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Oil holds near 3-month lows

Reuters | May 17, 2005

LONDON - Oil prices fell toward three month lows on Tuesday as top world exporter Saudi Arabia said it had no plans to reduce supply despite rising U.S. crude inventories and slowing demand growth.

U.S. crude (CLc1) eased 31 cents to $48.30 a barrel after hitting $47.60 on Monday, the lowest level since Feb 18. London Brent crude (LCOc1) was down 10 cents at $48.99 a barrel.

Oil has slumped nearly $10 from April's record high of $58.28 a barrel as the Organization of the Petroleum Exporting Countries boosts supplies almost to 25-year highs, raising U.S. crude stocks to their highest level since July 1999.

Saudi Arabia's Oil Minister Ali al-Naimi said on Tuesday that the kingdom will not reduce its oil production and that Saudi output will rise further for the fourth quarter.

``One of the reasons inventories are built is to anticipate fourth-quarter demand,'' Naimi said at an energy conference in Washington held by the Center for Strategic and International Studies.

Prices needed to remain in a range of $30 to $50 per barrel to stimulate investments needed in oil supply infrastructure, Naimi said.

``It's a question of investment. If there was confidence that the price would be anywhere from $30 to $40, $30 to $50, this range, I believe the capacity is there,'' he said.

Prices were also pressured by expectations that a U.S. government inventory report due on Wednesday would show an increase of 1 million barrels. Crude stocks have built in 12 out of the last 13 weeks.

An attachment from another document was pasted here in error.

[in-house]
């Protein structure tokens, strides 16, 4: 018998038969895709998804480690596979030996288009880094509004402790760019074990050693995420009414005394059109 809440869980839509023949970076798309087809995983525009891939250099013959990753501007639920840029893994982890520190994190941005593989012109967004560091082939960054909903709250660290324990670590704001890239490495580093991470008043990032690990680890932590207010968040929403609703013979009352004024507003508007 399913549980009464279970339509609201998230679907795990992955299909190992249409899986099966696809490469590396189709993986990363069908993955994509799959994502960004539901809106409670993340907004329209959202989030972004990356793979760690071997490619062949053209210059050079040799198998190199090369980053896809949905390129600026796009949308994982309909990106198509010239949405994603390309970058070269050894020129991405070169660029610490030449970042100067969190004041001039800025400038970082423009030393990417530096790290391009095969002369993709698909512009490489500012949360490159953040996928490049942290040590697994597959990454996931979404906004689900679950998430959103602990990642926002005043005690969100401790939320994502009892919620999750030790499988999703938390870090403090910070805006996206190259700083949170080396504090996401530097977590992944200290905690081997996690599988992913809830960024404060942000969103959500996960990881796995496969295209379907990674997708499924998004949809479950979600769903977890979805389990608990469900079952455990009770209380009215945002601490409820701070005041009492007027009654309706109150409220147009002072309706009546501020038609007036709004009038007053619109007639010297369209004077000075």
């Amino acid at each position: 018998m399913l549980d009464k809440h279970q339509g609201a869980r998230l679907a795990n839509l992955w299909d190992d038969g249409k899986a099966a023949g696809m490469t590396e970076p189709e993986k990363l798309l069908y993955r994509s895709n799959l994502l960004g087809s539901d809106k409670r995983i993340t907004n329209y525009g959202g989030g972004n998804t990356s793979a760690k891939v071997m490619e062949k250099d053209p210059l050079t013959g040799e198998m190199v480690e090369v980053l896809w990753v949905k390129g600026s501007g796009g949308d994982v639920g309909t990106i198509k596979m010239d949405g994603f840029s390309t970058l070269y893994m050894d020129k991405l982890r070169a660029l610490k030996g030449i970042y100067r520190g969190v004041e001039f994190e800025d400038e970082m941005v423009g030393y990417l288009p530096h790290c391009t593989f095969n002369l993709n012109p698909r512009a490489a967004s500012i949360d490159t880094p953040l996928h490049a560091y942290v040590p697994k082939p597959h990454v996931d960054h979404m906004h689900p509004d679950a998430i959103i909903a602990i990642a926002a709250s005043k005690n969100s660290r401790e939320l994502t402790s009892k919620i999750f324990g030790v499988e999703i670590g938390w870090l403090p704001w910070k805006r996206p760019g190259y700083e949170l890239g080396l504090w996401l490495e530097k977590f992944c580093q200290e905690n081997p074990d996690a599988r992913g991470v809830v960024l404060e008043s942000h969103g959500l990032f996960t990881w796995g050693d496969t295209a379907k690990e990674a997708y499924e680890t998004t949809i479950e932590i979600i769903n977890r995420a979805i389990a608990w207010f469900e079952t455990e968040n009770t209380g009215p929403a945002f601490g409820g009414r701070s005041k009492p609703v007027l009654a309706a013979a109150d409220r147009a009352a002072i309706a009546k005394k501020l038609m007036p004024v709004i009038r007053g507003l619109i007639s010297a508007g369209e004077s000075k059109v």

OPEC's secretariat on Tuesday reduced its forecast for world oil demand growth this year, but said lower-than-expected non-OPEC supply would mean a greater need for the cartel's oil later this year.

In a monthly report, OPEC said it expected growth of 1.82 million barrels a day to a total 83.94 million bpd, cutting 80,000 bpd from its previous forecast due to lower-than-expected first quarter demand in Europe and China.

Despite the cut in its overall demand estimate OPEC raised the estimate of likely demand for its oil over the third and fourth quarters by 100,000 bpd each, to 28.9 million bpd and 30.5 million bpd respectively.

The higher 'call' on OPEC oil was generated by a reduction in OPEC's estimate of how much supply growth producers outside the cartel will achieve this year.

A firmer U.S. dollar -- which has hit seven-month high against the euro -- has also pressured oil prices.

A stronger dollar tempts speculators to switch money from commodity markets into treasuries and makes dollar-denominated oil more expensive for investors using other currencies.

Some analysts say the speculative move out of oil may be slowing.

``With speculators now neutral in crude oil after liquidating large net long positions over the past six weeks ... further price downside looks limited,'' Barclays Capital said in a report.

``Refinery utilization is now beginning to move up after seasonal maintenance and this should eliminate the crude oil surplus,'' it added.

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